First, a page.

Innate Immunity in Children and the Role of ACE2 Expression in SARS-CoV-2 Infection.Pediatr Rep. 2021 Jul 02; 13(3):363-382.PR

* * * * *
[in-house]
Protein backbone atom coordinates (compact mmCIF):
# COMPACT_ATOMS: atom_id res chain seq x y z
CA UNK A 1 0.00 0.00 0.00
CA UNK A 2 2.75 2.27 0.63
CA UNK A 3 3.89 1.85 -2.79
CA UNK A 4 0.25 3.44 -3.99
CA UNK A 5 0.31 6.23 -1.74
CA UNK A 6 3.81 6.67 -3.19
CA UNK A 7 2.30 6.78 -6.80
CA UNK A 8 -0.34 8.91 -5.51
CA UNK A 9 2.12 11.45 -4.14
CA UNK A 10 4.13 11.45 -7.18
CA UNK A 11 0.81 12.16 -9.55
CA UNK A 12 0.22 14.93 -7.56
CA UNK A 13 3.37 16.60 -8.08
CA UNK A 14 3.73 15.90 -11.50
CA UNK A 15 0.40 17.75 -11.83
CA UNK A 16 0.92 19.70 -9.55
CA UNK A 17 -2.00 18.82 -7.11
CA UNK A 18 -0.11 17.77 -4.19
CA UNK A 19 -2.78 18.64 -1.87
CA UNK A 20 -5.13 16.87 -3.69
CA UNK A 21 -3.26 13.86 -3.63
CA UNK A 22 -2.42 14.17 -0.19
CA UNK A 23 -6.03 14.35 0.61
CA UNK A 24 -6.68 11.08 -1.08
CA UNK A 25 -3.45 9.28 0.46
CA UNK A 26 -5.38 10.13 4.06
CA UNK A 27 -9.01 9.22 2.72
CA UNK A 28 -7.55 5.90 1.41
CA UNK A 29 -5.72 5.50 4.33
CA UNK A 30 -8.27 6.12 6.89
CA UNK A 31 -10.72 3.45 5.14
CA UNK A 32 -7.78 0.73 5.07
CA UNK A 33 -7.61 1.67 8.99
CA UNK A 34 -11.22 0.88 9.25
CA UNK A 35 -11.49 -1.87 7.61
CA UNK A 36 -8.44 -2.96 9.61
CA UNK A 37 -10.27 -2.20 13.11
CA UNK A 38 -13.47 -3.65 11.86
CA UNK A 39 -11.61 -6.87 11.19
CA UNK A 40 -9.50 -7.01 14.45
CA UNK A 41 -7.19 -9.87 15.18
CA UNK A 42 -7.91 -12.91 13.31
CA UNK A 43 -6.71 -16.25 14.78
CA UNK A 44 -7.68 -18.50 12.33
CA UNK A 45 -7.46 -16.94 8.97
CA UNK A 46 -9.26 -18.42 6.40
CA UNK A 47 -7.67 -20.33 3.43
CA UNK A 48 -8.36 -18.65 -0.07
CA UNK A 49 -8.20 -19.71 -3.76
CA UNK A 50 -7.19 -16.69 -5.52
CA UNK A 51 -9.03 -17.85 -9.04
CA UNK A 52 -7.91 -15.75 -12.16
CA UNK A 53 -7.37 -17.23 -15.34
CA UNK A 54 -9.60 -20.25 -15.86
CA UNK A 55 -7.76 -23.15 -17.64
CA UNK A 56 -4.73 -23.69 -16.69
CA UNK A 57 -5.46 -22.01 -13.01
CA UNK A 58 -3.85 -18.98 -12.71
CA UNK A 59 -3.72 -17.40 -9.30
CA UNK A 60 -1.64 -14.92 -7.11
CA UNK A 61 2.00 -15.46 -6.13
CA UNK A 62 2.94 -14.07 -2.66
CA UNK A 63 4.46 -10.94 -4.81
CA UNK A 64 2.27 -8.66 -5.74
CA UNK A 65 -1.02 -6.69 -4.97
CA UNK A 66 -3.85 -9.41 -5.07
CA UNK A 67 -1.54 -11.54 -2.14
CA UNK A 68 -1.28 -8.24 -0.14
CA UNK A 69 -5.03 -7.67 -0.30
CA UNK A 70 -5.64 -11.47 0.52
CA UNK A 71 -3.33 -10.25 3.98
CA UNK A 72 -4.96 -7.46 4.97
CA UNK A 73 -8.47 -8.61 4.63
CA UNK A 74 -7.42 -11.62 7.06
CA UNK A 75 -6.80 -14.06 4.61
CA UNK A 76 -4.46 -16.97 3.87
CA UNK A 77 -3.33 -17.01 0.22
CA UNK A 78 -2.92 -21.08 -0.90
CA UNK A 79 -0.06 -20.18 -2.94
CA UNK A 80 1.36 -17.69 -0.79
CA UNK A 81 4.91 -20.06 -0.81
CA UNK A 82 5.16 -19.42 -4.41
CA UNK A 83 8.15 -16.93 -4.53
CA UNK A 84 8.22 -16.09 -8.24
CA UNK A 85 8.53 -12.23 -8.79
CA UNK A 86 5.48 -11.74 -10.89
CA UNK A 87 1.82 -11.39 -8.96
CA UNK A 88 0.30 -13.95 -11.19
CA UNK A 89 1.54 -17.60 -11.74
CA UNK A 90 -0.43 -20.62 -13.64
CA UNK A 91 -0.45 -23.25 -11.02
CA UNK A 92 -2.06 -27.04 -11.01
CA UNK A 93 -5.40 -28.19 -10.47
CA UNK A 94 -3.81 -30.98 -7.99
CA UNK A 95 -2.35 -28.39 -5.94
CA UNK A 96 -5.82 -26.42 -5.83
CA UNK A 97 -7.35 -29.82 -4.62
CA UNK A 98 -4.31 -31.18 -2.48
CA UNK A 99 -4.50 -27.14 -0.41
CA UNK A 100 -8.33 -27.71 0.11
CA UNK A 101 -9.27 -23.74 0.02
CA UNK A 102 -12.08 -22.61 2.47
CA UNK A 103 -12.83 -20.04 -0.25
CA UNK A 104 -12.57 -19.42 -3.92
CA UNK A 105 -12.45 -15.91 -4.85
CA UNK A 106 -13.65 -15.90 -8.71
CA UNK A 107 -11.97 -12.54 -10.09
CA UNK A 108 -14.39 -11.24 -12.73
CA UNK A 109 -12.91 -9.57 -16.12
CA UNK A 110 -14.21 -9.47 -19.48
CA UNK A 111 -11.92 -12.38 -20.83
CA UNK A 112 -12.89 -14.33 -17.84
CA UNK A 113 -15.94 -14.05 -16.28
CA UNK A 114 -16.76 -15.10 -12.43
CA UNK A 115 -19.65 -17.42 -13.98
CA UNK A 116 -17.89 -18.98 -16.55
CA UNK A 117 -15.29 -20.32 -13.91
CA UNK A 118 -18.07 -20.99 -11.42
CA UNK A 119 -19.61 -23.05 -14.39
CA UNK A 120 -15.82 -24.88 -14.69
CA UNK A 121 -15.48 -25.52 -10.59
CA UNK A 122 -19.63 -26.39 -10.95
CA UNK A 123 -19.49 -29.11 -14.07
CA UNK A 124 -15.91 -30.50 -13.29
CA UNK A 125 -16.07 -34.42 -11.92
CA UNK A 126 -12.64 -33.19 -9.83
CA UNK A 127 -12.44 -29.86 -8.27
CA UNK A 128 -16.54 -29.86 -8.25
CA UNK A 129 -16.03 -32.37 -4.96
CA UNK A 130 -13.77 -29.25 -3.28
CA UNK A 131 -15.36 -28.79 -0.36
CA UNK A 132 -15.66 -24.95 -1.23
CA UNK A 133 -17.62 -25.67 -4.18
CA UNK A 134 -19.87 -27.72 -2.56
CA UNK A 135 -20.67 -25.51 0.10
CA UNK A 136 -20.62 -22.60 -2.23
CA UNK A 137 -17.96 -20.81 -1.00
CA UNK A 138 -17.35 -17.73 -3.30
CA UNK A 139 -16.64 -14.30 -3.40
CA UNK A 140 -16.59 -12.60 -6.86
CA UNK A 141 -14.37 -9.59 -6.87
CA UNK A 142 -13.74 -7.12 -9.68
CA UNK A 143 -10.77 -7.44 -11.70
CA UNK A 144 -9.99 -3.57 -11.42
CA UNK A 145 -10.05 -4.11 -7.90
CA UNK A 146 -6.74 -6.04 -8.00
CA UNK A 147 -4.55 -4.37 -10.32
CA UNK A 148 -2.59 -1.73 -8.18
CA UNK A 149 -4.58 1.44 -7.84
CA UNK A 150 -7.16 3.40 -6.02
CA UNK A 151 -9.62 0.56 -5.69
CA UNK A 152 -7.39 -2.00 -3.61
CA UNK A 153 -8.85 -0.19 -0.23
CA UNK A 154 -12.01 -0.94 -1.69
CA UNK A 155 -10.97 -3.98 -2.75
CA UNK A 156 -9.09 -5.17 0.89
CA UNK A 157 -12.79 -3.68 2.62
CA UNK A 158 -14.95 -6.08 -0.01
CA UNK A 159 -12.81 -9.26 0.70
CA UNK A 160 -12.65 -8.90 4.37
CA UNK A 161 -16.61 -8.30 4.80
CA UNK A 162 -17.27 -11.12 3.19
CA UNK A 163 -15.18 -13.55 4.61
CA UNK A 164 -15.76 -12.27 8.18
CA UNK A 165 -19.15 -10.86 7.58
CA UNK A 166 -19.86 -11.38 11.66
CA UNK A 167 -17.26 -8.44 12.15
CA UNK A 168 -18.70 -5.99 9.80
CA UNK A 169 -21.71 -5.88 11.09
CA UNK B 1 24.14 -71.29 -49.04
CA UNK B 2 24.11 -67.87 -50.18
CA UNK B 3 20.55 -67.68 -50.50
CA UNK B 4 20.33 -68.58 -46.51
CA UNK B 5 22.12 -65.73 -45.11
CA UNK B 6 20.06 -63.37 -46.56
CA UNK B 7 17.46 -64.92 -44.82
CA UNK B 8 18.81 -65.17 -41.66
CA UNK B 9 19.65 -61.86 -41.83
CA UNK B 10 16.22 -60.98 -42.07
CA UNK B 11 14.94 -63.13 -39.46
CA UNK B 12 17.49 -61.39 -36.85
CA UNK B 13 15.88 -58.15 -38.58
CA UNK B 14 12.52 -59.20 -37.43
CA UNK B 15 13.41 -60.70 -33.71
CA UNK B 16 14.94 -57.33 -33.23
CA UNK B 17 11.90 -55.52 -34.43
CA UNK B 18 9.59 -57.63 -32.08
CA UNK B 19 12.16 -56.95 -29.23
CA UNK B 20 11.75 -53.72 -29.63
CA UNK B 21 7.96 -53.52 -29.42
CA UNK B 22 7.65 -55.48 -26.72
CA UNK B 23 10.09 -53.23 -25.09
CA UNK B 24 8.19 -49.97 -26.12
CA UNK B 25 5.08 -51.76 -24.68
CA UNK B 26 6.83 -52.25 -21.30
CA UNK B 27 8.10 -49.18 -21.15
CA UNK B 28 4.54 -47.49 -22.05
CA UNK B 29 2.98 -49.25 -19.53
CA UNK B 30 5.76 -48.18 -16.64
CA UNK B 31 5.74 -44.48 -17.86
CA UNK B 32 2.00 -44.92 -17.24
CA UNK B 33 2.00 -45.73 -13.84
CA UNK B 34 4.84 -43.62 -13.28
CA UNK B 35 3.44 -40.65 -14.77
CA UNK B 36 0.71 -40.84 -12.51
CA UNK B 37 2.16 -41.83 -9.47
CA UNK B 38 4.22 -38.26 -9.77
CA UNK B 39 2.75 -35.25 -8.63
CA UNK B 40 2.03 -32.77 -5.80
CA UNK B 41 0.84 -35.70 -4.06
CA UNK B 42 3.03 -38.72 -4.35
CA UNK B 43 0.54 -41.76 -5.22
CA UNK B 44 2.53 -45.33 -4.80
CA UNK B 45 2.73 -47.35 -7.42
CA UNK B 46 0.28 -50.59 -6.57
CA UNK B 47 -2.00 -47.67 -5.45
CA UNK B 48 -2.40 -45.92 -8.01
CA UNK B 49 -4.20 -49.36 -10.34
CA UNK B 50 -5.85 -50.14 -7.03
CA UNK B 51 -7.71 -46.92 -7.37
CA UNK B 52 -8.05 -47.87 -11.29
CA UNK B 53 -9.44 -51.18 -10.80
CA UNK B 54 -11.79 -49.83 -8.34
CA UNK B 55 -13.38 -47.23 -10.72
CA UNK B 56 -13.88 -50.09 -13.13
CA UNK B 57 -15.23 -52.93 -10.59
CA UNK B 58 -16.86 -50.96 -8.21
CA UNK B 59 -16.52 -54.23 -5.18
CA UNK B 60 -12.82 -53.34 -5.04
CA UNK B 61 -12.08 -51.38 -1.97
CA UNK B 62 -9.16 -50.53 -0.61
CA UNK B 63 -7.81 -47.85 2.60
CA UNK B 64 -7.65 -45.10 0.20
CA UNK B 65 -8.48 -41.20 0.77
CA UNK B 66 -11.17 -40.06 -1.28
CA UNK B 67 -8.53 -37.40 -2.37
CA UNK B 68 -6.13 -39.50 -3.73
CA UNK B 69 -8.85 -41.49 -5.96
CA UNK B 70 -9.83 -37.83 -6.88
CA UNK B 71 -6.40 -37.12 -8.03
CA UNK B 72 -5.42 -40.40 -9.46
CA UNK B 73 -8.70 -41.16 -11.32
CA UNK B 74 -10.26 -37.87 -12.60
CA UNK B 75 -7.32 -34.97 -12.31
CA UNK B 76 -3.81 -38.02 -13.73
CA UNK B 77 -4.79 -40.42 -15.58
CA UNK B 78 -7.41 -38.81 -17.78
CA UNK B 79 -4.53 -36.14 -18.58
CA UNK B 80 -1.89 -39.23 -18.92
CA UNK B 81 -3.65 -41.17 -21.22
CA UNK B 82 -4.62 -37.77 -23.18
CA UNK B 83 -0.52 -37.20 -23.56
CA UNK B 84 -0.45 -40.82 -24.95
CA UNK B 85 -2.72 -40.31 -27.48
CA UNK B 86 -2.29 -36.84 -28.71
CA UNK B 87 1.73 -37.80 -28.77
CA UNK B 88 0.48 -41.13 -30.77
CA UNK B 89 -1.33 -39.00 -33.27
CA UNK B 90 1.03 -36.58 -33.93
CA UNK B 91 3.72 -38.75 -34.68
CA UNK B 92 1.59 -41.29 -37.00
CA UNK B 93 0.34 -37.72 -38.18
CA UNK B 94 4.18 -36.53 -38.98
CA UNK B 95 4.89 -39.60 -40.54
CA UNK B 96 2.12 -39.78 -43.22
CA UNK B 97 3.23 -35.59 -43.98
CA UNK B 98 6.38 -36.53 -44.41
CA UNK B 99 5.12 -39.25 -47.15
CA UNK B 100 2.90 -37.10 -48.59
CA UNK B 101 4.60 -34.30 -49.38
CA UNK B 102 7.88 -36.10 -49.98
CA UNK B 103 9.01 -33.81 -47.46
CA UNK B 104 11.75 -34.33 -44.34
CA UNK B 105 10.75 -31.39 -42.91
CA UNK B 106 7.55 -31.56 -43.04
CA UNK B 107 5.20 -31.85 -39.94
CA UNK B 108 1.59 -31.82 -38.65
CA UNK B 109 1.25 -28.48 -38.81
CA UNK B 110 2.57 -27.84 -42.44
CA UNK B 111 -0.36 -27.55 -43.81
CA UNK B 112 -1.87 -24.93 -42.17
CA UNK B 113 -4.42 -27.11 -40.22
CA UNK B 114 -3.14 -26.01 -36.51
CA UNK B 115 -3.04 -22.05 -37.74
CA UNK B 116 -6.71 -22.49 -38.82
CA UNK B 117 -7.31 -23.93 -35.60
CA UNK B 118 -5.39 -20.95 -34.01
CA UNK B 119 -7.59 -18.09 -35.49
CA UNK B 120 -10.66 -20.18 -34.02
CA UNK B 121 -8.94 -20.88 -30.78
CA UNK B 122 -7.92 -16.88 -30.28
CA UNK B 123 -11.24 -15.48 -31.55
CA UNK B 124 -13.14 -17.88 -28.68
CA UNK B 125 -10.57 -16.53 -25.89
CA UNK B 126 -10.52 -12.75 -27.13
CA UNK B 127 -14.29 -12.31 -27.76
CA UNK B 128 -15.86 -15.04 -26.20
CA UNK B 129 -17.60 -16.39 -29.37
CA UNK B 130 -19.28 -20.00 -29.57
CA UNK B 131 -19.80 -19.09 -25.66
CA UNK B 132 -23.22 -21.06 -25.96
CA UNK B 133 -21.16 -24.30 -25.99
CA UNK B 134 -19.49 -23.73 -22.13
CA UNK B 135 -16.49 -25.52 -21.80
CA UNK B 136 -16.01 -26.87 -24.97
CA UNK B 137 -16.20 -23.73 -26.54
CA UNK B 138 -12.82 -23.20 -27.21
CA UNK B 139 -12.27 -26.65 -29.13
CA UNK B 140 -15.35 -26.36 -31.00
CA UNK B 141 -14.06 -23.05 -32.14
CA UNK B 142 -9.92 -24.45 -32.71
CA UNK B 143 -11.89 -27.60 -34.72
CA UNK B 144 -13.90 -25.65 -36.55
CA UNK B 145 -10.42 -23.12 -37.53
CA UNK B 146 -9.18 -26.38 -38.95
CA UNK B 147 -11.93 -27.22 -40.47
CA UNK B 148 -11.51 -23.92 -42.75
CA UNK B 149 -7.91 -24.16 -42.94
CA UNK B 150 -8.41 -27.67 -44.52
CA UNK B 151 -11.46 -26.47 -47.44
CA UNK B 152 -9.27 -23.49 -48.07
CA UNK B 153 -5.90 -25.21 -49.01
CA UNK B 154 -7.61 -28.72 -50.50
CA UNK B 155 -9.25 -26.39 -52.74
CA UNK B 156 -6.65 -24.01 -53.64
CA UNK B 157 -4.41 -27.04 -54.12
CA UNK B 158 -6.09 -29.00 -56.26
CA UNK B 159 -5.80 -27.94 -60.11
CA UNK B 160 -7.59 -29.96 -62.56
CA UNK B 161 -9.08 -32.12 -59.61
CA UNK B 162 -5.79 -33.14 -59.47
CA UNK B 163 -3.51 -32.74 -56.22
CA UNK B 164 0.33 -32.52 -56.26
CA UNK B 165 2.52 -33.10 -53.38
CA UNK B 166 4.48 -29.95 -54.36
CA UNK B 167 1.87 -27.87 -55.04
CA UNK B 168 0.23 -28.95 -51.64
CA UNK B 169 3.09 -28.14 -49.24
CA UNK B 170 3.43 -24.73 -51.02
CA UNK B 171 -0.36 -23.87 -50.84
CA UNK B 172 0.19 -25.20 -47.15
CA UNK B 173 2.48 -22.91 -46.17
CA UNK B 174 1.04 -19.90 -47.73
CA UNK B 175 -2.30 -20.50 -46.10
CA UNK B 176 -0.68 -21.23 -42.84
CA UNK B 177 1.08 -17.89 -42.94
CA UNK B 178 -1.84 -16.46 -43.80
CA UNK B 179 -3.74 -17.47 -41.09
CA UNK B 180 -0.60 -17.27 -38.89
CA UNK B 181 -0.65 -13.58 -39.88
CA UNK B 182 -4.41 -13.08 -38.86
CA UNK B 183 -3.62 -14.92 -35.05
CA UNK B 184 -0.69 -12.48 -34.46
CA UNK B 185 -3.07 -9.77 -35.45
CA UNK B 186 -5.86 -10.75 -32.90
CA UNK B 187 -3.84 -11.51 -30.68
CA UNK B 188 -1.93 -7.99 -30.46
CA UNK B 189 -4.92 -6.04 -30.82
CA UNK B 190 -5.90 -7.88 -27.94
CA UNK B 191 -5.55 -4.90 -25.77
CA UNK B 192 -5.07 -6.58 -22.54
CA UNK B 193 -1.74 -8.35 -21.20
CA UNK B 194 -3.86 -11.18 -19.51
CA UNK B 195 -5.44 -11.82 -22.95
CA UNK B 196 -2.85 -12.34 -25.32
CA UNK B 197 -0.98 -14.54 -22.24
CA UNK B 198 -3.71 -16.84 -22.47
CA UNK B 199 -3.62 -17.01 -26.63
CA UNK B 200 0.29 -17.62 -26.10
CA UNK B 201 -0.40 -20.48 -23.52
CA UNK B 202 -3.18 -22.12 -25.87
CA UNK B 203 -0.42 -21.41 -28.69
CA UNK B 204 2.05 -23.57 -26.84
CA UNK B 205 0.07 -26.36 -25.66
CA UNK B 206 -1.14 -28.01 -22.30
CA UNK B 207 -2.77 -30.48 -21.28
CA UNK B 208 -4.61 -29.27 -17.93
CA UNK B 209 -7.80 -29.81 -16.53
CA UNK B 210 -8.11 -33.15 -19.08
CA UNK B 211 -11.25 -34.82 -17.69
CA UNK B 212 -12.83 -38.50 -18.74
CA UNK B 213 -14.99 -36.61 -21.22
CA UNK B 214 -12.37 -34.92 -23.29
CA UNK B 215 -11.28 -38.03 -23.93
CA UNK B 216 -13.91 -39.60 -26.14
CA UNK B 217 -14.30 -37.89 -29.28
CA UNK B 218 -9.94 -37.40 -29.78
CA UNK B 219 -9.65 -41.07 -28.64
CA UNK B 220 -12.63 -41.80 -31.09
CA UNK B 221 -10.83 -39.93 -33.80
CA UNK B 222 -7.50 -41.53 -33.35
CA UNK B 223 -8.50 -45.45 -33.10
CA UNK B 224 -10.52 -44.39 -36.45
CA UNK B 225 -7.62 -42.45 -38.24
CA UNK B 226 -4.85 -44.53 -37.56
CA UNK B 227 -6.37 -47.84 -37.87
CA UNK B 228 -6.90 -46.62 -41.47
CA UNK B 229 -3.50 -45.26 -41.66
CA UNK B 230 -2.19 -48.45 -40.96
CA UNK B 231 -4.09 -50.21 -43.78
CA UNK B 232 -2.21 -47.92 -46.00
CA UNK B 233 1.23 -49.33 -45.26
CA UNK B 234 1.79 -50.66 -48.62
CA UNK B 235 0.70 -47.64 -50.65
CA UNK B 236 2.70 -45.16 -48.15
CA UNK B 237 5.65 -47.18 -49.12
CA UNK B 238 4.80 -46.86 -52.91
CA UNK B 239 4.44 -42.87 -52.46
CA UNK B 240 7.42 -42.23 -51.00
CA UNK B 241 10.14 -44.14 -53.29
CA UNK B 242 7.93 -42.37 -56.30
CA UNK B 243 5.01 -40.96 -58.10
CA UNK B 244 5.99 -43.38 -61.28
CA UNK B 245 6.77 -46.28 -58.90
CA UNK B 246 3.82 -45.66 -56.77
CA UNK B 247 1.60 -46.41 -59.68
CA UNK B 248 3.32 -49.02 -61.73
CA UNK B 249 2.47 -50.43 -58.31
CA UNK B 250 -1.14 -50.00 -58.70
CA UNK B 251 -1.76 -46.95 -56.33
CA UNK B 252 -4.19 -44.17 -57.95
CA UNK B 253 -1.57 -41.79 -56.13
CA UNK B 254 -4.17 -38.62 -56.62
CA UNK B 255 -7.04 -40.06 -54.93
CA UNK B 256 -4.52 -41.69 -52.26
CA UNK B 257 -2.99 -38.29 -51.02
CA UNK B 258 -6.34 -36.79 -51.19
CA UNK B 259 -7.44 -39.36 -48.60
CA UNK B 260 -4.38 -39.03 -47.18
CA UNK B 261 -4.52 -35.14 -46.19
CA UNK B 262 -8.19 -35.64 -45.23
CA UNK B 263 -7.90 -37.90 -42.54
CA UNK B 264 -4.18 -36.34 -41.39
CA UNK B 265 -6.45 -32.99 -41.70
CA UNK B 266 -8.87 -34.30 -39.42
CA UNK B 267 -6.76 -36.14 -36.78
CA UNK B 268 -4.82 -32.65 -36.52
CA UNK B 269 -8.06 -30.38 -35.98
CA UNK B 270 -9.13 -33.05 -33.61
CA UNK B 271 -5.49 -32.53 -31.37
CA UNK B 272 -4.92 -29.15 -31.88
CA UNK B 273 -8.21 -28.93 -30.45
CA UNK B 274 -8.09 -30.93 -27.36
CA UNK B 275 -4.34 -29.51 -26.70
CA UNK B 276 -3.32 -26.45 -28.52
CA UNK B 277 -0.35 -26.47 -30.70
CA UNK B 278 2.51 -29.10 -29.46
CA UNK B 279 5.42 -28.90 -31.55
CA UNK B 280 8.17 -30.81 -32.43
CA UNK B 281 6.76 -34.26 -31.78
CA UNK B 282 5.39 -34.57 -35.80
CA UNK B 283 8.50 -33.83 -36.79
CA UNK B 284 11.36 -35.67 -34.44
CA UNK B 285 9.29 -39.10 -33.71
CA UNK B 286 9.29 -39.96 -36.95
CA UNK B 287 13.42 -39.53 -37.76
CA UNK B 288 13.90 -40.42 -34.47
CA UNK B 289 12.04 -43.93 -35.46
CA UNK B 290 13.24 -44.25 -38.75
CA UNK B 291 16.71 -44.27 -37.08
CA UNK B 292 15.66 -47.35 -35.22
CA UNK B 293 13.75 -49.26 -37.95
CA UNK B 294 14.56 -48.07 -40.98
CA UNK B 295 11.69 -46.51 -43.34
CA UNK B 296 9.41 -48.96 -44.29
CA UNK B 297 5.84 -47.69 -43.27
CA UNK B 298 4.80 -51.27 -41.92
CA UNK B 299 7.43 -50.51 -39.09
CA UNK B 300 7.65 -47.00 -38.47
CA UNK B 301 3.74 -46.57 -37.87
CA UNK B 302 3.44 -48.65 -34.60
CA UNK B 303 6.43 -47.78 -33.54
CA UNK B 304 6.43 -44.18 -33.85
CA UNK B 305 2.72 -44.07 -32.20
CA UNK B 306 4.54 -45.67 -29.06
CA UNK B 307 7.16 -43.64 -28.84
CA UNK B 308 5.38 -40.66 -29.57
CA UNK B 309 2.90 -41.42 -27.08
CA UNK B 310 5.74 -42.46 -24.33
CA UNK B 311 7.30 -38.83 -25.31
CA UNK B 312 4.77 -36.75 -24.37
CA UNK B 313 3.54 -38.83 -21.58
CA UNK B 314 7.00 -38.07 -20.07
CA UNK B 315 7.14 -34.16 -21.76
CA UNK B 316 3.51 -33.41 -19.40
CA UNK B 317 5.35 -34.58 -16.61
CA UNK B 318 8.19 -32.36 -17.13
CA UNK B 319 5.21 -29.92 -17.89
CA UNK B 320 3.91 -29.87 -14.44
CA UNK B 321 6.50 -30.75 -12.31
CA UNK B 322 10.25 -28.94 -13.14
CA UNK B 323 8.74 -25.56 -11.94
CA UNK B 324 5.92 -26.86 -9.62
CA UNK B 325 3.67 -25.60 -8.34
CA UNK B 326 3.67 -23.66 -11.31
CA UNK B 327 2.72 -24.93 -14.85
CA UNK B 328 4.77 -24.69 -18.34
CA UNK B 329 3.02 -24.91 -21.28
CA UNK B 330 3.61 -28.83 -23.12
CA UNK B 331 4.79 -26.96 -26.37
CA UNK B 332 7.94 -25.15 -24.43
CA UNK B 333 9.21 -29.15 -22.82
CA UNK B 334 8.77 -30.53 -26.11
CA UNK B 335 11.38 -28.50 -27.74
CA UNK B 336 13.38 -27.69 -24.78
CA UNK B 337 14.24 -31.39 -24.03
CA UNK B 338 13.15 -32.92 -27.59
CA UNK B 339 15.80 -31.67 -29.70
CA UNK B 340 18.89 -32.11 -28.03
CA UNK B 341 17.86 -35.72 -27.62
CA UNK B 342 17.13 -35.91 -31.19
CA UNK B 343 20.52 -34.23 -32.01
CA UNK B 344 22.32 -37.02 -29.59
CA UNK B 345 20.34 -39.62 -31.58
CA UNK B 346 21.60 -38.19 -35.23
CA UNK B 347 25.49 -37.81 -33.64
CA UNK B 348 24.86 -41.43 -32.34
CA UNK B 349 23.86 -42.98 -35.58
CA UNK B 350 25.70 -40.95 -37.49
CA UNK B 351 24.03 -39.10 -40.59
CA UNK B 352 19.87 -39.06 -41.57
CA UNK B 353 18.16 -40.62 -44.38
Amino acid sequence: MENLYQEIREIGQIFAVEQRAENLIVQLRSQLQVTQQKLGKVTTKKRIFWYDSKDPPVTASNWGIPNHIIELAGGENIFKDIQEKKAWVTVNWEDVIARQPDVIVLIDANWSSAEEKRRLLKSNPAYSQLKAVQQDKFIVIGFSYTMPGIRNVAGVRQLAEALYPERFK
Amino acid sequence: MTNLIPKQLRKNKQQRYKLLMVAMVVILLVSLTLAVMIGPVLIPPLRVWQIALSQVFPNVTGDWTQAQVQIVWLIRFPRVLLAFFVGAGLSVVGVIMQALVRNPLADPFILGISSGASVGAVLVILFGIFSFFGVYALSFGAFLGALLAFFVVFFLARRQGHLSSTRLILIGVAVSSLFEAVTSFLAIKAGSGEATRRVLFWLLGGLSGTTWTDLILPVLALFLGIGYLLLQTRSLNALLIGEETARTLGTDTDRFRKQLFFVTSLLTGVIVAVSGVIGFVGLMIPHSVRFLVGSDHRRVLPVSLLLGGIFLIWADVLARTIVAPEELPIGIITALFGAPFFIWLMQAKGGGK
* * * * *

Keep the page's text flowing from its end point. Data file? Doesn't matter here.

COVID-19 (Coronavirus Disease 2019) is an emerging viral disease caused by the coronavirus SARS-CoV-2 (severe acute respiratory syndrome coronavirus 2), which leads to severe respiratory infections in humans. The first reports came in December 2019 from the city of Wuhan in the province of Hubei in China. It was immediately clear that children developed a milder disease than adults. The reasons for the milder course of the disease were attributed to several factors: innate immunity, difference in ACE2 (angiotensin-converting enzyme II) receptor expression, and previous infections with other common coronaviruses (CovH). This literature review aims to summarize aspects of innate immunity by focusing on the role of ACE2 expression and viral infections in children in modulating the antibody response to SARS-CoV-2 infection. This review was conducted using the Preferred Reporting Items for Systematic Reviews and Meta-Analyses (PRISMA) guidelines. Articles deemed potentially eligible were considered, including those dealing with COVID-19 in children and providing more up-to-date and significant data in terms of epidemiology, prognosis, course, and symptoms, focusing on the etiopathogenesis of SARS-CoV-2 disease in children. The bibliographic search was conducted using the search engines PubMed and Scopus. The following search terms were entered in PubMed and Scopus: COVID-19 AND ACE2 AND Children; COVID-19 AND Immunity innate AND children. The search identified 857 records, and 18 studies were applicable based on inclusion and exclusion criteria that addressed the issues of COVID-19 concerning the role of ACE2 expression in children. The scientific literature agrees that children develop milder COVID-19 disease than adults. Milder symptomatology could be attributed to innate immunity or previous CovH virus infections, while it is not yet fully understood how the differential expression of ACE2 in children could contribute to milder disease.